My interdisciplinary work examines the bizarre paradoxes inherent in ‘wellness’ practices and hyper-capitalist spirituality. I work in assemblage and fiber, constructing maximalist ritual objects, masks, and wearables from allegedly mystical goods such as crystals, candles, or religious tchotchkes. Using film and photography, I document the activation of these objects to sardonically demonstrate their healing properties.
In Rose Quartz Weighted Blanket I speak to the mythologies of rose quartz, specifically its alleged power to ‘draw in’ love, open the heart chakra, and spark romance. However, the passionate properties of the rose quartz must be wielded with caution; crystal spikes point outward to protect wearers of the blanket from advances from untoward lovers. In a time when bodily autonomy and reproductive choice is not guaranteed, the magical defense provided by the blanket becomes even more essential.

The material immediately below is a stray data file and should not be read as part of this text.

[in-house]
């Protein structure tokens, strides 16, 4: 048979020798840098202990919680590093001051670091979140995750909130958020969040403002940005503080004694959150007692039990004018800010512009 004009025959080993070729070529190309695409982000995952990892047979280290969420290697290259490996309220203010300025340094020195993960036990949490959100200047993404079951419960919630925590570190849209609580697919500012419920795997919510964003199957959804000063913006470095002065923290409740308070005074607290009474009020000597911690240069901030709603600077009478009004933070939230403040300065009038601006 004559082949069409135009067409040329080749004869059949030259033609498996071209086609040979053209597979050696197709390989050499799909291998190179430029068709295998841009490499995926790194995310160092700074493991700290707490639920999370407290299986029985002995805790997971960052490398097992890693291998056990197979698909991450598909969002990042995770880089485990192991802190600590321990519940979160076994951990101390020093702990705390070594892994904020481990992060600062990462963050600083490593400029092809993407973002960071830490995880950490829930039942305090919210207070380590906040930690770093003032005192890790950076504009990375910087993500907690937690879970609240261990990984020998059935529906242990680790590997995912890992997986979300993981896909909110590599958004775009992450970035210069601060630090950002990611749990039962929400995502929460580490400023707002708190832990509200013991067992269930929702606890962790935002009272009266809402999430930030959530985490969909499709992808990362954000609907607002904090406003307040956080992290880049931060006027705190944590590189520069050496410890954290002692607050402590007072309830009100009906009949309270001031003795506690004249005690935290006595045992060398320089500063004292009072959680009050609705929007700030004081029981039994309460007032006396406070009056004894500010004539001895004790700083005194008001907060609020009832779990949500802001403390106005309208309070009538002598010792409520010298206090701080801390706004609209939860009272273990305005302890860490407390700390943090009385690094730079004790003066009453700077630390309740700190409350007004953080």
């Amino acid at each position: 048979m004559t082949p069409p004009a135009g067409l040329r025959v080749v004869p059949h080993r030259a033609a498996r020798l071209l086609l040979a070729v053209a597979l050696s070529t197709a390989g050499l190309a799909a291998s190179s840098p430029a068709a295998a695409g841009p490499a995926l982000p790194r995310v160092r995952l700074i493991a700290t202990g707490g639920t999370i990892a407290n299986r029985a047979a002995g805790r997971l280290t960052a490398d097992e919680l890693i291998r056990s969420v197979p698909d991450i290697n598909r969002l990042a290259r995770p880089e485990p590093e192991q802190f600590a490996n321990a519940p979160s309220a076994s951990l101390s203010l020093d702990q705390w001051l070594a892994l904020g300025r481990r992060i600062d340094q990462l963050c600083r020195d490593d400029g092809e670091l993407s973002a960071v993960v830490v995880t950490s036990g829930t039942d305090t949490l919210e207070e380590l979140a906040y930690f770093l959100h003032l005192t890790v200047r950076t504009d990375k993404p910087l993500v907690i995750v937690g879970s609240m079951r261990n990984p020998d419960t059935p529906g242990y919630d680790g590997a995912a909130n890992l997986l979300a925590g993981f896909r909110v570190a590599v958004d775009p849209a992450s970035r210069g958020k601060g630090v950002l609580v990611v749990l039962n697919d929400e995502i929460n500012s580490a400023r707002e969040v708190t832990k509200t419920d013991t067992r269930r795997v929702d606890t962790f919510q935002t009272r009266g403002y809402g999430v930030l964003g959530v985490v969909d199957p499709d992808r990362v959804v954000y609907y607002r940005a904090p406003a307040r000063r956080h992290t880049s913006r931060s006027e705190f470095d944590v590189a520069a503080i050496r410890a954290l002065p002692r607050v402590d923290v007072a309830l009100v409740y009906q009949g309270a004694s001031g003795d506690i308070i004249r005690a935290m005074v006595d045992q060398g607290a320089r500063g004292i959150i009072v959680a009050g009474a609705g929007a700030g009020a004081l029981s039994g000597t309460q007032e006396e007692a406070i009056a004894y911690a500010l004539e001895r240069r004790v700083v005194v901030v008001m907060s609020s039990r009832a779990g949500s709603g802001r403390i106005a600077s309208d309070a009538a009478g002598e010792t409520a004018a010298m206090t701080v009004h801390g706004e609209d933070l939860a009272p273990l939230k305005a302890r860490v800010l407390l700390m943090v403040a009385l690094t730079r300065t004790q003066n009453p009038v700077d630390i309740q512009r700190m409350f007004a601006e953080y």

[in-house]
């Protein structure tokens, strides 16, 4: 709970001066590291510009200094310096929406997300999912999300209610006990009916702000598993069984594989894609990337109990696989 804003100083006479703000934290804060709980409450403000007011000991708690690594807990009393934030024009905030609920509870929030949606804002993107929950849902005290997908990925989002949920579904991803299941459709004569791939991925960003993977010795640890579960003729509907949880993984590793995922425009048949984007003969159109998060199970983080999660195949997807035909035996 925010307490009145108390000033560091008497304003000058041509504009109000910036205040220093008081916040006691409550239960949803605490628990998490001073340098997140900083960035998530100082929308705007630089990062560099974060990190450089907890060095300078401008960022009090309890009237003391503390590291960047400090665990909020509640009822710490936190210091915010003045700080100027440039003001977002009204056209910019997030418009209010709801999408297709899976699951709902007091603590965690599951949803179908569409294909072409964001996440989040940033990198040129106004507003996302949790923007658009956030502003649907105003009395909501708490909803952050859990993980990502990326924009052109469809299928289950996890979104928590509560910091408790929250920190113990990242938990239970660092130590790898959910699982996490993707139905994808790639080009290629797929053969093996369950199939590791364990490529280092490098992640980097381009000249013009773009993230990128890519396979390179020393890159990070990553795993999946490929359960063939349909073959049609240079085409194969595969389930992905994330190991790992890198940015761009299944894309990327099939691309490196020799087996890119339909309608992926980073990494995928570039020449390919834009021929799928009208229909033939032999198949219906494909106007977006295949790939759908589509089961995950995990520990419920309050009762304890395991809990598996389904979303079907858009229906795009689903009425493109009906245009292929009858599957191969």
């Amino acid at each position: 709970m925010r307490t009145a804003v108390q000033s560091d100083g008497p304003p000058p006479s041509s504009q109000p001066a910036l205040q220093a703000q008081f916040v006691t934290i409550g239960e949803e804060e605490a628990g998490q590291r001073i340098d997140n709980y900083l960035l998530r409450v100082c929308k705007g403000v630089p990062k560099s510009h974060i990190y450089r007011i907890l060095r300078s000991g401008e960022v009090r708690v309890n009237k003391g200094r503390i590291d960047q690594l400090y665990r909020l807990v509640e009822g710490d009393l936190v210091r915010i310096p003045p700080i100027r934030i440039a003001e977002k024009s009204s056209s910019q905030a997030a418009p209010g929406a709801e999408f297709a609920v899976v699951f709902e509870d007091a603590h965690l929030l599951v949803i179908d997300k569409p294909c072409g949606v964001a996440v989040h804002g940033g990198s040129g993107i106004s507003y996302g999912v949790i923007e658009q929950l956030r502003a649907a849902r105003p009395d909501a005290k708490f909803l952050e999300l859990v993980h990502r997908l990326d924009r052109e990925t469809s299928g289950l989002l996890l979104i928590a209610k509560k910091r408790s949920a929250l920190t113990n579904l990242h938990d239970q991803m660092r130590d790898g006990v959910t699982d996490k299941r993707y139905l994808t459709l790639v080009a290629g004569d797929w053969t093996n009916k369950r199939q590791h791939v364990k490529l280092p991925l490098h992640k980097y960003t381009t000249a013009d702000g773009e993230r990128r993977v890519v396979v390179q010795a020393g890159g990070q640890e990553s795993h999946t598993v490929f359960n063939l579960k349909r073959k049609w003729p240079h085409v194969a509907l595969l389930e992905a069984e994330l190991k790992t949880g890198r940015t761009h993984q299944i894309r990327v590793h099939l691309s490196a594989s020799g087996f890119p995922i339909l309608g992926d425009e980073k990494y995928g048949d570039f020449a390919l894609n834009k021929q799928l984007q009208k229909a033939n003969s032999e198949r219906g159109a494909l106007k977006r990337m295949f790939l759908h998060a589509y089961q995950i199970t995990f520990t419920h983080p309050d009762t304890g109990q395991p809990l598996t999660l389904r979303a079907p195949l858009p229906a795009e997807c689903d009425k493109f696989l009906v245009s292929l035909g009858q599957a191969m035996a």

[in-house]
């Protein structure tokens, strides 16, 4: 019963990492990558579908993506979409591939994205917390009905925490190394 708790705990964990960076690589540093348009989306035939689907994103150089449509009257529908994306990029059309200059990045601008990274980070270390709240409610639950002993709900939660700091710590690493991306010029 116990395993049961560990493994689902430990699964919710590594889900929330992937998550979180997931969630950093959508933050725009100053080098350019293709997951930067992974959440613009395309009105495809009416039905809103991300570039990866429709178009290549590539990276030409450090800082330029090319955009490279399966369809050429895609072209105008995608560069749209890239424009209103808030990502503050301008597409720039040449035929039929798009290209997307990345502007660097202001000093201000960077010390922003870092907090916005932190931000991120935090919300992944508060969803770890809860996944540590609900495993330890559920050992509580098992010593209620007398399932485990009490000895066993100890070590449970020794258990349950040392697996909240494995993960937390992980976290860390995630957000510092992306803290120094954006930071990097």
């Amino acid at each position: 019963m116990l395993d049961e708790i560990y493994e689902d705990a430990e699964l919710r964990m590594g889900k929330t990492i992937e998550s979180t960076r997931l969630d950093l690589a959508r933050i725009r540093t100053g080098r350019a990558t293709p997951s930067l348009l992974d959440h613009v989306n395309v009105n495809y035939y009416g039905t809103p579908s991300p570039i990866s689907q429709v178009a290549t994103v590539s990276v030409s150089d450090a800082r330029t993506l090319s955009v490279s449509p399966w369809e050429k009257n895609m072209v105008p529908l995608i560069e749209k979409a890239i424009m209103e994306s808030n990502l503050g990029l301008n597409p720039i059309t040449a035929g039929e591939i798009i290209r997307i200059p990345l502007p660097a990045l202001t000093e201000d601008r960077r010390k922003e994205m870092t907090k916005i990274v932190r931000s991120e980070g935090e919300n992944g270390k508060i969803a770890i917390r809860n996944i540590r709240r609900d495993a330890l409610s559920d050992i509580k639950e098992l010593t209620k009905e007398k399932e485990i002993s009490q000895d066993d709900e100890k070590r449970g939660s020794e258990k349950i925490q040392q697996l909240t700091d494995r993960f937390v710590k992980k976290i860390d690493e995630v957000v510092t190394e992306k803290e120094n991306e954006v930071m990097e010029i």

My work is informed by both surrealism and camp aesthetics that center performance, costume, and craft to destabilize and queer identity. Through this lens, I build strangely magical worlds—vulnerable and darkly humorous—wherein my subjects try to stay resilient in the face of stress. I immerse viewers in uncertain moments and ambiguous borderlands: liminal spaces that allow us to confront otherness and open up possibilities for unconventional methods of wellness.
ABOUT THE ARTIST
Melanie Brewster (b. Miami, Florida) lives and works in New York City where she is currently completing her MFA at the School of Visual Arts (SVA). She previously earned her PhD from the University of Florida in 2011 and is a licensed psychologist and professor. Brewster’s interdisciplinary art and scholarship focuses on how marginalized communities cope with stress and stigma; she has published over 50 peer-reviewed articles and a book, Atheists in America, on these topics. Her 2D and 3D works address the peculiarities of spirituality under late-stage capitalism and creates faux ‘wellness’ practices via fiber, collage, and assemblage.
© Melanie Brewster